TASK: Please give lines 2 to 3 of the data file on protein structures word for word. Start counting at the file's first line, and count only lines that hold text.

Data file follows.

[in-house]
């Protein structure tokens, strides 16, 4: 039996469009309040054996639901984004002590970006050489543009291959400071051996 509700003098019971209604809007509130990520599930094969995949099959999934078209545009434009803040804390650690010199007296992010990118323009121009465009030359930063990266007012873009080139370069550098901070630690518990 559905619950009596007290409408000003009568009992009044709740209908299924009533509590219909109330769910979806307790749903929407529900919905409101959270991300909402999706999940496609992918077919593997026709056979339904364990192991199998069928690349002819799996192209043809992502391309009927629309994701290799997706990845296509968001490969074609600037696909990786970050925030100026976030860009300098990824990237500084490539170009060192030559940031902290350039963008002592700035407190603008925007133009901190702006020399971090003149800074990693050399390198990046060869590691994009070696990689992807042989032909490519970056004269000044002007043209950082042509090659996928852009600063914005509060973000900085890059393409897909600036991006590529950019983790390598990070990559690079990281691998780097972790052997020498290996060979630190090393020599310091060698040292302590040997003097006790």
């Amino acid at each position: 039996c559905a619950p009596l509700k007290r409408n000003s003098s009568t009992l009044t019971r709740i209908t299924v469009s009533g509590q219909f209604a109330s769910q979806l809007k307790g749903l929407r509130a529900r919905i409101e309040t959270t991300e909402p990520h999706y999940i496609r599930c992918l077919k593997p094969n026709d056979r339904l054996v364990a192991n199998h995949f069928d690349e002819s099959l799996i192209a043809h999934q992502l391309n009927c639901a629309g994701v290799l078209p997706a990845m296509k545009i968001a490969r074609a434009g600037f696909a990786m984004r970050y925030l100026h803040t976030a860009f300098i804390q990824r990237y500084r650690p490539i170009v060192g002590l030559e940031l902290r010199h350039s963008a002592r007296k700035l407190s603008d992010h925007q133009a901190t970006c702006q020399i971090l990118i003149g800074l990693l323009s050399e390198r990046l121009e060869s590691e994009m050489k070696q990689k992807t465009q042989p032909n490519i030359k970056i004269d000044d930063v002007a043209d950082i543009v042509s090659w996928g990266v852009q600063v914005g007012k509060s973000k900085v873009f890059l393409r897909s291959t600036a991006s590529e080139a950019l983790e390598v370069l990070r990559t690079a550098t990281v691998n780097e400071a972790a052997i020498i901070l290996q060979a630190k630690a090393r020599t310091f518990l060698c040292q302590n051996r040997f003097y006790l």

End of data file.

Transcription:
């Protein structure tokens, strides 16, 4: 039996469009309040054996639901984004002590970006050489543009291959400071051996 509700003098019971209604809007509130990520599930094969995949099959999934078209545009434009803040804390650690010199007296992010990118323009121009465009030359930063990266007012873009080139370069550098901070630690518990 559905619950009596007290409408000003009568009992009044709740209908299924009533509590219909109330769910979806307790749903929407529900919905409101959270991300909402999706999940496609992918077919593997026709056979339904364990192991199998069928690349002819799996192209043809992502391309009927629309994701290799997706990845296509968001490969074609600037696909990786970050925030100026976030860009300098990824990237500084490539170009060192030559940031902290350039963008002592700035407190603008925007133009901190702006020399971090003149800074990693050399390198990046060869590691994009070696990689992807042989032909490519970056004269000044002007043209950082042509090659996928852009600063914005509060973000900085890059393409897909600036991006590529950019983790390598990070990559690079990281691998780097972790052997020498290996060979630190090393020599310091060698040292302590040997003097006790």
């Amino acid at each position: 039996c559905a619950p009596l509700k007290r409408n000003s003098s009568t009992l009044t019971r709740i209908t299924v469009s009533g509590q219909f209604a109330s769910q979806l809007k307790g749903l929407r509130a529900r919905i409101e309040t959270t991300e909402p990520h999706y999940i496609r599930c992918l077919k593997p094969n026709d056979r339904l054996v364990a192991n199998h995949f069928d690349e002819s099959l799996i192209a043809h999934q992502l391309n009927c639901a629309g994701v290799l078209p997706a990845m296509k545009i968001a490969r074609a434009g600037f696909a990786m984004r970050y925030l100026h803040t976030a860009f300098i804390q990824r990237y500084r650690p490539i170009v060192g002590l030559e940031l902290r010199h350039s963008a002592r007296k700035l407190s603008d992010h925007q133009a901190t970006c702006q020399i971090l990118i003149g800074l990693l323009s050399e390198r990046l121009e060869s590691e994009m050489k070696q990689k992807t465009q042989p032909n490519i030359k970056i004269d000044d930063v002007a043209d950082i543009v042509s090659w996928g990266v852009q600063v914005g007012k509060s973000k900085v873009f890059l393409r897909s291959t600036a991006s590529e080139a950019l983790e390598v370069l990070r990559t690079a550098t990281v691998n780097e400071a972790a052997i020498i901070l290996q060979a630190k630690a090393r020599t310091f518990l060698c040292q302590n051996r040997f003097y006790l």